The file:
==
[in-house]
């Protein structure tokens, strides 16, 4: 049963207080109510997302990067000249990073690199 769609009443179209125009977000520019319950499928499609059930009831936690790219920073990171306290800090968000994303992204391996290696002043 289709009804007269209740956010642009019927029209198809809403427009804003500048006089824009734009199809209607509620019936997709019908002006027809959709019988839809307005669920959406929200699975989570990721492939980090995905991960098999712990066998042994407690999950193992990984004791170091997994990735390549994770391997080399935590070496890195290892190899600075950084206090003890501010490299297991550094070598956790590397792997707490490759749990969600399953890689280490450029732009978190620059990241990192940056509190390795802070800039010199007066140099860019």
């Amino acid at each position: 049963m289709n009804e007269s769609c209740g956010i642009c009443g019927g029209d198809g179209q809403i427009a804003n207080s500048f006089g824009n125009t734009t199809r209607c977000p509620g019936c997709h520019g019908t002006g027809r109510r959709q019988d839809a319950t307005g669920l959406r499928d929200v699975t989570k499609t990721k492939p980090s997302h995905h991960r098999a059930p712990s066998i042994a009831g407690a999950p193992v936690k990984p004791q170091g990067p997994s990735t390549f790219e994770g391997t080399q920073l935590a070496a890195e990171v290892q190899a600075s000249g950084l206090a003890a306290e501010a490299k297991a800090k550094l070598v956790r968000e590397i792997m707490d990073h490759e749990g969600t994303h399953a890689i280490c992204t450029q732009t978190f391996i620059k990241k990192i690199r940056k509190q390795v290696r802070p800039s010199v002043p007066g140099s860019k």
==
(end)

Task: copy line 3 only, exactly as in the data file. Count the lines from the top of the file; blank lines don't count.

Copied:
């Amino acid at each position: 049963m289709n009804e007269s769609c209740g956010i642009c009443g019927g029209d198809g179209q809403i427009a804003n207080s500048f006089g824009n125009t734009t199809r209607c977000p509620g019936c997709h520019g019908t002006g027809r109510r959709q019988d839809a319950t307005g669920l959406r499928d929200v699975t989570k499609t990721k492939p980090s997302h995905h991960r098999a059930p712990s066998i042994a009831g407690a999950p193992v936690k990984p004791q170091g990067p997994s990735t390549f790219e994770g391997t080399q920073l935590a070496a890195e990171v290892q190899a600075s000249g950084l206090a003890a306290e501010a490299k297991a800090k550094l070598v956790r968000e590397i792997m707490d990073h490759e749990g969600t994303h399953a890689i280490c992204t450029q732009t978190f391996i620059k990241k990192i690199r940056k509190q390795v290696r802070p800039s010199v002043p007066g140099s860019k």